Automating tasks with AutoHotKey


AHK is meant to automate tasks, either through hotkeys/hotstrings, or driving GUI apps (either desktop or web.) In the absence of hotkeys and hotstrings, using AHK/AutoIT is questionable, and it might make more sense to use richer languages like VB or Python, or even compact BASIC compilers like PowerBasic, PureBasic, or FreeBasic. The list of commands supported by AHK can be found in the "Alphabetical Command and Function Index" section of the help file.

AHK is the open-source alternative to AutoIT on which it is based, until AutoIT was closed-source some years ago. For some differences, read "AutoIt vs AutoHotkey".

"The first public beta of AutoHotkey was released on November 10, 2003, as a fork of AutoIt after author Chris Mallett's proposal to integrate hotkey support into AutoIt v2 failed to generate response from the AutoIt community. The author began his own program from scratch basing the syntax on AutoIt v2 and using AutoIt v3 for some commands and the compiler. Later, AutoIt v3 switched from GPL to closed source because of "other projects repeatedly taking AutoIt code" and "setting themselves up as competitors". (Source)


AHK scripts use the .ahk extension. They can be converted into self-standing applications usin the Ahk2Exe application.

By default, a running script with add an item in the icon bar.

Setting up AHK through the installer adds the following items to the pop-up menu when right-clicking an .ahk file:

By default, an AHK script will sit in the icon tray while running but it can be changed through the #NoTrayIcon directive; Double-clicking it displays the applications's main window.

AHK provides a number of useful variables. They are usually read-only and start with A_ by convention (exceptions: of Clipboard, ErrorLevel, etc.)

While AutoIT looks like BASIC, AHK uses a somewhat C-looking syntax, supports #include, and strings are null-terminated:

if (not WinExist("ahk_class Notepad"))
    Run Notepad
    WinWait ahk_class Notepad
    WinActivate ahk_class Notepad
Send Hello`, world!

; one line comment

Quoted strings can contain escape sequences such as `t (tab), `n (linefeed), and `r (carriage return).

String concatenations uses either a . or just a space: "The value is " . MyVar

It can also be done with Format() : MsgBox % Format("You are using AutoHotkey v{1} {2}-bit.", A_AhkVersion, A_PtrSize*8)

To assign a value to a variable, use the := assignment operator, as in MyVar := "Some text".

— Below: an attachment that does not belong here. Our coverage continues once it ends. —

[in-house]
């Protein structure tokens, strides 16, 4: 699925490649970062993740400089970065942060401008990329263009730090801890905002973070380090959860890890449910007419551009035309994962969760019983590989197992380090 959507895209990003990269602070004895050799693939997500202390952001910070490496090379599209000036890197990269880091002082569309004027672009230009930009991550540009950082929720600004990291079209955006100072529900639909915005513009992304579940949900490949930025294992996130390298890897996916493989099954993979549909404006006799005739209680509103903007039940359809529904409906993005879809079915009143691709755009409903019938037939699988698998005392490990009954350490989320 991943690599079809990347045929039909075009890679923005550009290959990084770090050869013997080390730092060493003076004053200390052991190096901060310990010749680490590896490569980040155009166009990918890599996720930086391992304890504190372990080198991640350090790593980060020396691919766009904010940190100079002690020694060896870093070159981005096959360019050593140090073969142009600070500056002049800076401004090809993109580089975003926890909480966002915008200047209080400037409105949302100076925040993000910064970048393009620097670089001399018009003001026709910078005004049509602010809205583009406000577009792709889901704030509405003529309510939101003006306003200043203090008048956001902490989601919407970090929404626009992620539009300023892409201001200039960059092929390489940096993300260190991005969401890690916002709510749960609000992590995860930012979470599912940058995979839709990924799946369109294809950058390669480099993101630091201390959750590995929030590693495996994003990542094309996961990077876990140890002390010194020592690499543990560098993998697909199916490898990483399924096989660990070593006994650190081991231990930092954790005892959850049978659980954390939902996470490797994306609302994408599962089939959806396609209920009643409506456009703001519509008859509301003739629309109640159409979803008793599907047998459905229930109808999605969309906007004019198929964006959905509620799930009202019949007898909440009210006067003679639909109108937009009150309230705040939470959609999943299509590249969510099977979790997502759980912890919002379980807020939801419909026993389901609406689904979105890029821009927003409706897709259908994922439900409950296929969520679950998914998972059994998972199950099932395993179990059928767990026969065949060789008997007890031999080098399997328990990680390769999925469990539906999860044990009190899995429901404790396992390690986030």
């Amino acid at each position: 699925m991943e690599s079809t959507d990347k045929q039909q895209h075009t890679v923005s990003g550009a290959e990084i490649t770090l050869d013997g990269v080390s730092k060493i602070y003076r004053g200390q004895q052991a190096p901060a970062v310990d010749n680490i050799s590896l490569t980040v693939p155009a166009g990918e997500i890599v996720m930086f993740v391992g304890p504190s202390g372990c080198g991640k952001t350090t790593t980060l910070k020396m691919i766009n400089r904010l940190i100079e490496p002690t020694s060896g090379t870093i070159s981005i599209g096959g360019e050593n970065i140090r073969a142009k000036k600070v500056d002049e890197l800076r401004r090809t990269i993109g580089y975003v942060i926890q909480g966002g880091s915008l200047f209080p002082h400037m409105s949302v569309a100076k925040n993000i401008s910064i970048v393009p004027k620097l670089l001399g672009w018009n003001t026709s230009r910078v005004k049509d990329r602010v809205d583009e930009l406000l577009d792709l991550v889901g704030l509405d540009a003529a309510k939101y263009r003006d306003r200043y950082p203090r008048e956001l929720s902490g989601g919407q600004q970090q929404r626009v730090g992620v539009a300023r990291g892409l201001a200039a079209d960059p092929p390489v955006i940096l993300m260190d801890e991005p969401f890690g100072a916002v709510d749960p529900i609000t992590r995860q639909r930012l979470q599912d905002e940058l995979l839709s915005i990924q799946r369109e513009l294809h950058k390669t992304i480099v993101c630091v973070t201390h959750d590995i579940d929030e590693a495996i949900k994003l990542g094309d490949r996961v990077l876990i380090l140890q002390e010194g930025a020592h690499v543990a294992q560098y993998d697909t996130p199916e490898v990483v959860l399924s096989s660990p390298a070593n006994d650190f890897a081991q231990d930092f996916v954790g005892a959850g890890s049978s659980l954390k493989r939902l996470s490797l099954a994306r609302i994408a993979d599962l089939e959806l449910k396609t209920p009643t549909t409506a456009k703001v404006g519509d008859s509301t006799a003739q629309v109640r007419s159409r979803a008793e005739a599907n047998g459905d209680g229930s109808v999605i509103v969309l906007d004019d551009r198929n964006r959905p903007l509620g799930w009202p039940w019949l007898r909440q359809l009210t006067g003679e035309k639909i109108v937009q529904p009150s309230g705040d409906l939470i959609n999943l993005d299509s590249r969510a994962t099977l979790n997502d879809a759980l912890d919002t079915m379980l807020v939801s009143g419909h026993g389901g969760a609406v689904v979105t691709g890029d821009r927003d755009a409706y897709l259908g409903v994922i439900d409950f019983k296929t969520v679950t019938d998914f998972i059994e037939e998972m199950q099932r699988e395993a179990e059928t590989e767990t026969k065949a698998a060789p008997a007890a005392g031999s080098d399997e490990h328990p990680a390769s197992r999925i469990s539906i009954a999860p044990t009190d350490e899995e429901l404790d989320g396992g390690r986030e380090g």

AutoHotkey supports the ternary operator : condition ? valueIfTrue : valueIfFalse

There must not be any space between the function name and open parenthesis: GetKeyState("Shift")

MyVar := "This is text."

After the script has been loaded, it begins executing at the top line, continuing until a Return, Exit, the script's first hotkey/hotstring label, or the physical end of the script is encountered (whichever comes first).

A subroutine (or sub) is a reusable block of code which can be called to perform some task. Scripts use subroutines to define what should happen when a particular hotkey is pressed or some other event occurs. Scripts can also call subroutines directly, by using Gosub. A subroutine has no explicitly marked ending point, but instead ends if and when control is returned to the subroutine's caller by Return or when the thread is exited.

User-defined functions differ from subroutines in that they can accept parameters and return a value, and they can have local variables.

Normal labels consist of a name followed by a colon. Hotkey labels consist of a hotkey followed by double-colon. Hotstring labels consist of a colon, zero or more options, another colon, an abbreviation and double-colon.

For a list of hotkeys and hotstrings, see the "Hotkeys (Mouse, Joystick and Keyboard Shortcuts)" and "Hotstrings" sections of the help file.

After the script has been loaded, it begins executing at the top line, continuing until a Return, Exit, hotkey/hotstring label, or the physical end of the script is encountered (whichever comes first). This top portion of the script is referred to as the auto-execute section.

Note: While the script's first hotkey/hotstring label has the same effect as return, other hotkeys and labels do not.

A script that is not persistent and that lacks hotkeys, hotstrings, OnMessage(), and GUI will terminate after the auto-execute section has completed. Otherwise, it will stay running in an idle state, responding to events such as hotkeys, hotstrings, GUI events, custom menu items, and timers.


As of, AHK supports the following widgets:

What are those binaries?

Getting and displaying clipboard

Clipboard =

Send ^a

Send ^c

Stuff := Clipboard

MsgBox, Some title`n%Stuff%

Working with SQLite

;Download the sqlite3.dll and store it in the script's folder


;Download the following AHK include file from the AHK forum

#Include Class_SQLiteDB.ahk


MyDB := New SQLiteDB



MyDB.Exec("INSERT INTO MyTable VALUES (55, 'blablah')")